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Your Weekly Pregnancy Development: Week 24

Your baby's movements can reveal to your doctor more about your baby's development

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Week 24

More movement with more purpose

Week 24: Your baby starts to develop a sense of balance

During your 24th week of pregnancy, your baby's face is almost completely formed, down to his tiny eyelashes.

  • When you're 24 weeks pregnant, your baby is about 8 inches long, close to the length of a banana, and weighs about 1-1/2 pounds.
  • Which way is up? Your baby probably knows — now that his inner ear, which controls balance, has finished developing. He might be able to tell whether he is upside down or right-side up inside your amniotic sac.
  • Your baby probably is continuing to become more active.
    • Your baby's movements show your doctor that your baby is in good health.
    • His movements right now are important for stimulating muscle growth, keeping joints flexible, and strengthening bones.
  • Right now, your baby probably is gaining about 6 ounces each week.








Week 24

Your Week 24 nutrition and health

How to eat out ...and still eat healthy

Going out can be convenient, especially when you're pregnant and extremely busy. Consider these healthy tips when you go out to eat while pregnant to help keep any "hidden" restaurant calories, unhealthy fats, and sugars off your plate:

  • Don't arrive famished. It's the best way to ensure that you don't overeat. Try to eat a piece of fruit, vegetables, crackers, or a handful of nuts before you go.
  • Ask about preparation methods, and make special requests.You almost always can substitute grilled options for fried, or steamed veggies for fries.
  • Smaller is better. Because restaurant portions are often larger than recommended serving sizes, plan to share a meal, or immediately box half of it to bring home for another meal.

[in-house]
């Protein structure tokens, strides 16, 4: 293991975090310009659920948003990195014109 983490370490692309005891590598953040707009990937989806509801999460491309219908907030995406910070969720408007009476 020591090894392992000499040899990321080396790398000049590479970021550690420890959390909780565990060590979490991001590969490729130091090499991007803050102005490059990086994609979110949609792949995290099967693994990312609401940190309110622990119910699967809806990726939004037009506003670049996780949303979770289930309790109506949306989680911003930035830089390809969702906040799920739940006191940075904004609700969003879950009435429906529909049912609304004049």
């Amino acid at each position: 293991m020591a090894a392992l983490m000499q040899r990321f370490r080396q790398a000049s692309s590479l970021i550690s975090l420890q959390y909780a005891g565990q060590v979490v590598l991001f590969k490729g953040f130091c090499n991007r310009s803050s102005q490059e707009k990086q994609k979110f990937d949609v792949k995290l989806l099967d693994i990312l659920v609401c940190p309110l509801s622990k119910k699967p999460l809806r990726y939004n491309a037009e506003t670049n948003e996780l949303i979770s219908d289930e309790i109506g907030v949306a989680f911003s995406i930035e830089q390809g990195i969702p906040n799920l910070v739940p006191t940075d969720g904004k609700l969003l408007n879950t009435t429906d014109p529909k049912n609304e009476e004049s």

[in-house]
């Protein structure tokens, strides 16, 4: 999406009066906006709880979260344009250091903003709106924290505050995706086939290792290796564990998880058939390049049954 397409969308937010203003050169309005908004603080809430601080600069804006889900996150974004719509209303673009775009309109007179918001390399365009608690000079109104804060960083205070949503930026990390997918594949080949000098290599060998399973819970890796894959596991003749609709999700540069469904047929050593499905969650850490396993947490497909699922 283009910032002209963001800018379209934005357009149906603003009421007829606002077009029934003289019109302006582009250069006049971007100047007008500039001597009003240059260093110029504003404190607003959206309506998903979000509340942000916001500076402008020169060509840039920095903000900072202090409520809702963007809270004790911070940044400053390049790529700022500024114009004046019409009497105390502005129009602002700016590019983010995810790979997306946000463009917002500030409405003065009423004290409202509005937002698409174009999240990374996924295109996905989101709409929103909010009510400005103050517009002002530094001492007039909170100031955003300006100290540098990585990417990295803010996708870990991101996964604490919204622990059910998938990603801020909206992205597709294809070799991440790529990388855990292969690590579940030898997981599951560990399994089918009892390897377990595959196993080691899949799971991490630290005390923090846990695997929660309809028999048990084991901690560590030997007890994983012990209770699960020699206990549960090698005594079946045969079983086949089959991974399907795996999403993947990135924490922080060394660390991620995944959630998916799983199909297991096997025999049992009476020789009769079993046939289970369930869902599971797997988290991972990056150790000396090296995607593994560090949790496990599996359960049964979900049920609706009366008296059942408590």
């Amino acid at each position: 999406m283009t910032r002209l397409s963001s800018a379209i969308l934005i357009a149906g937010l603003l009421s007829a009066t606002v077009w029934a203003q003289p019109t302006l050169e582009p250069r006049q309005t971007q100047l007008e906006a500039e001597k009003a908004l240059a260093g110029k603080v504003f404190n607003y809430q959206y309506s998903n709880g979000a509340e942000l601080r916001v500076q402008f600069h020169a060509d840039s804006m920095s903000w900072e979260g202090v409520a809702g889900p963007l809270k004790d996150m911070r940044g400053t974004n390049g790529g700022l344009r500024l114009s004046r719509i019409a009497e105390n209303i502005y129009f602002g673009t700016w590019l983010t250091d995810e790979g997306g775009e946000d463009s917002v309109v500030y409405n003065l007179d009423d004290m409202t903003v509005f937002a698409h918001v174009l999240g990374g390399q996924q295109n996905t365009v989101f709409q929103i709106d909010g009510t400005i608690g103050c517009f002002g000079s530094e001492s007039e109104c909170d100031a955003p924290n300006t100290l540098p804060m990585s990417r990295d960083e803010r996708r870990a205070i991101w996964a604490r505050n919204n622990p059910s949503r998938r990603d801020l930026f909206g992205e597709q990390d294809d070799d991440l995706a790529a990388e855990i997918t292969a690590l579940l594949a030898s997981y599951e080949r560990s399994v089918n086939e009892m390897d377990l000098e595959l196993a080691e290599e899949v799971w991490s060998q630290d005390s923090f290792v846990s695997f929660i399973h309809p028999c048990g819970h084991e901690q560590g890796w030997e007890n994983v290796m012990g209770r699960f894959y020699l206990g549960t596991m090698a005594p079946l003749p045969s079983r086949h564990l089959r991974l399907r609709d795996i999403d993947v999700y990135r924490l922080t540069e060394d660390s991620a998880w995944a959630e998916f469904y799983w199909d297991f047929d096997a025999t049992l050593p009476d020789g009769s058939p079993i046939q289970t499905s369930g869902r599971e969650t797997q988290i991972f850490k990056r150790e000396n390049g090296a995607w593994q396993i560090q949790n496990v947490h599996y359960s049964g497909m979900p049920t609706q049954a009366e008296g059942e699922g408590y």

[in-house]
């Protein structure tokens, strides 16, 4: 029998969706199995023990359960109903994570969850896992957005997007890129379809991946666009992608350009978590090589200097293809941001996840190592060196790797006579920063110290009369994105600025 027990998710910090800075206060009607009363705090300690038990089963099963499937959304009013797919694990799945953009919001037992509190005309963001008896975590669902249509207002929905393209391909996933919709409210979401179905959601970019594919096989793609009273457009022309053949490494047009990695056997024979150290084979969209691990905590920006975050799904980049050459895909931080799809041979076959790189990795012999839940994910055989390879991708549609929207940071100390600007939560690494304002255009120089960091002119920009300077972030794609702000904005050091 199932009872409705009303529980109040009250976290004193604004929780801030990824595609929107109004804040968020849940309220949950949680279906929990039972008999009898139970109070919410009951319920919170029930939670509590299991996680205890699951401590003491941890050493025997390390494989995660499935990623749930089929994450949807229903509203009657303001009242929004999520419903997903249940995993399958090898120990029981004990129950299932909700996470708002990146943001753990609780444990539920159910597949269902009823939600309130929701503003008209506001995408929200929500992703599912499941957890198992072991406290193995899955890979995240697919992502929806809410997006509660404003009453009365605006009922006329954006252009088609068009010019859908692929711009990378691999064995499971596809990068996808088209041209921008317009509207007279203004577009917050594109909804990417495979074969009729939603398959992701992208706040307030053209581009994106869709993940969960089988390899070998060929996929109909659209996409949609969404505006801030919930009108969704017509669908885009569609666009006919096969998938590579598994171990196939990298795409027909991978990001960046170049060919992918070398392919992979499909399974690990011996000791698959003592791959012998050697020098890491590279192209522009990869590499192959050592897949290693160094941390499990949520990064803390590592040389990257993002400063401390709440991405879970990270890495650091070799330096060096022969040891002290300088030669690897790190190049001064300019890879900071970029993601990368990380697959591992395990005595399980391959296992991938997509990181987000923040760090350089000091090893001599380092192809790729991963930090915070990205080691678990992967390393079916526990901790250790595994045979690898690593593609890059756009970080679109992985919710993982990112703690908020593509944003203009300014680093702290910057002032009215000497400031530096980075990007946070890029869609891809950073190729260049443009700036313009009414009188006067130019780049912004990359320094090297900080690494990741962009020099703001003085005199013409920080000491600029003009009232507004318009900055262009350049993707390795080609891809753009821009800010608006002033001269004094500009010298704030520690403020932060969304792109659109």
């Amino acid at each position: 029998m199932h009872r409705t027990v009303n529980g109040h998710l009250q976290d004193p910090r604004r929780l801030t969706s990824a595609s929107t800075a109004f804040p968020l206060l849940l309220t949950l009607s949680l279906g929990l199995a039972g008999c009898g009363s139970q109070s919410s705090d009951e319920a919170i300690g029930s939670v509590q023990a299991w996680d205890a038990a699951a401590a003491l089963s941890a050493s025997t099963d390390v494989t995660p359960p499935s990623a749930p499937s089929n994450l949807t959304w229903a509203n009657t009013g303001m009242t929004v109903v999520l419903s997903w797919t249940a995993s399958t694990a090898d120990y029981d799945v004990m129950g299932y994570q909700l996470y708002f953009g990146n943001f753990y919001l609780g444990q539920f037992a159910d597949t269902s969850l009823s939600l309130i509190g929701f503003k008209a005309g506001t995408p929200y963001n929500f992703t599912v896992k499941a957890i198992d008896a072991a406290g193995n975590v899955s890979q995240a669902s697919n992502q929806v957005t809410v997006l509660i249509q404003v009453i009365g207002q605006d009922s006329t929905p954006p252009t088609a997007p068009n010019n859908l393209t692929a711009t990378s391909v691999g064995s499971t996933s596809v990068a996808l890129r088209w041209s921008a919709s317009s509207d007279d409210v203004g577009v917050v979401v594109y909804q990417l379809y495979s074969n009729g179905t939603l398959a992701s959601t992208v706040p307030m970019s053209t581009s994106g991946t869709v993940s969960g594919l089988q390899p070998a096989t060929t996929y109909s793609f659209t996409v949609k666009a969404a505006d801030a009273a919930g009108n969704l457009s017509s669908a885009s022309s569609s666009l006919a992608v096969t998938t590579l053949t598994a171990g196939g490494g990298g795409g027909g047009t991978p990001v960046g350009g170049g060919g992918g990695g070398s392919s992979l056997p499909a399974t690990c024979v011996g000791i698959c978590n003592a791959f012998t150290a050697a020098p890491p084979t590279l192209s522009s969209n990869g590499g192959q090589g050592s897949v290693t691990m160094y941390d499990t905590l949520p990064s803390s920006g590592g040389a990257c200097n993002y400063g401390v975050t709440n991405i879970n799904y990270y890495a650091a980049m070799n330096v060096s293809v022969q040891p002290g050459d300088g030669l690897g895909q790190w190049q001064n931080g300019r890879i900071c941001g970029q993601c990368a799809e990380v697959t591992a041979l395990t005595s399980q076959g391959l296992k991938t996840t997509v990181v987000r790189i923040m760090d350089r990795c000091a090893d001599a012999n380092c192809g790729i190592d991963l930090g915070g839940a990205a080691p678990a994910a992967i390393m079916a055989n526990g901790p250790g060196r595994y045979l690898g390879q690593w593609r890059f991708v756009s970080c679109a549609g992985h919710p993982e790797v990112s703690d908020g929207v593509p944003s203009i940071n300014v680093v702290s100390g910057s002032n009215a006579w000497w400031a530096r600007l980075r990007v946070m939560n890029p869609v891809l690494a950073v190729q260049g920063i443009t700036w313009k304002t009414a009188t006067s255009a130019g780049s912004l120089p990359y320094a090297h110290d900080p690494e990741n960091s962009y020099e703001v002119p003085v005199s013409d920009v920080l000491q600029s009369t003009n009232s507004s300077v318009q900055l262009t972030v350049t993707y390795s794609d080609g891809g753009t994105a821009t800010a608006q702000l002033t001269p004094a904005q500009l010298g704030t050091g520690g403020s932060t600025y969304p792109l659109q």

How to get the most out of your fruits and vegetables

Eating fruits and vegetables is essential to a healthy pregnancy. Here are some simple ways to find the best produce close to home:

  • Buy in season. Fruits and vegetables have their peak growing seasons. When they are most abundant is when they will be fully ripened and have the most nutrients.
  • Go to farmers' markets. Locally grown produce is normally fresher than store-bought produce and is often organic.
  • Be honest about what you'll eat. Take a long look at what you eat and what you end up throwing out. For example, while fresh strawberries might seem like the healthiest option, don’t buy several quarts if you’re only able to eat one.
  • Frozen fruits and vegetables are just fine if you can’t get them fresh. They are processed at the peak of freshness, loaded with vitamins and minerals, low in fat, and a good source of fiber.

     

Glucose screening test

At your next doctor visit, you probably will take the glucose screening test. This test usually occurs between the 24th week of pregnancy and the 28th week, or earlier if you have risk factors.

  • The test checks for gestational diabetes — a type of diabetes that some women experience during pregnancy and that goes away after baby is born.
  • You will drink a full glass of glucose solution and your doctor will check your blood glucose level an hour later. 
    - If results are abnormal, your doctor might schedule you to take a glucose tolerance test, which is very similar to the glucose screening test, but is taken after you fast and requires four blood samples over three hours.
Keeping track of your urinary health

Because of your growing uterus and hormone-relaxed muscles, your urine flow might remain slow at your 24th week of pregnancy. You might want to continue to watch for a possible urinary infection. Call your doctor if you:

  • Urinate more than usual
  • Feel burning when you urinate
  • Have a fever, abdominal pain, or severe backache
Week 24

Have you chosen a pediatrician yet?

If you haven't, don't worry. Many moms haven't gotten that far yet. If you want some advice about choosing the right pediatrician for your baby, here are some questions that might be important to you:

  • Does the doctor accept your insurance plan?
  • How large is the practice?
  • Will your baby be seen by the same doctor at every visit?
  • What are the office hours?
  • What are the after-hours procedures?
  • With which hospital does the doctor work?
Keep learning about your baby's development every week
 
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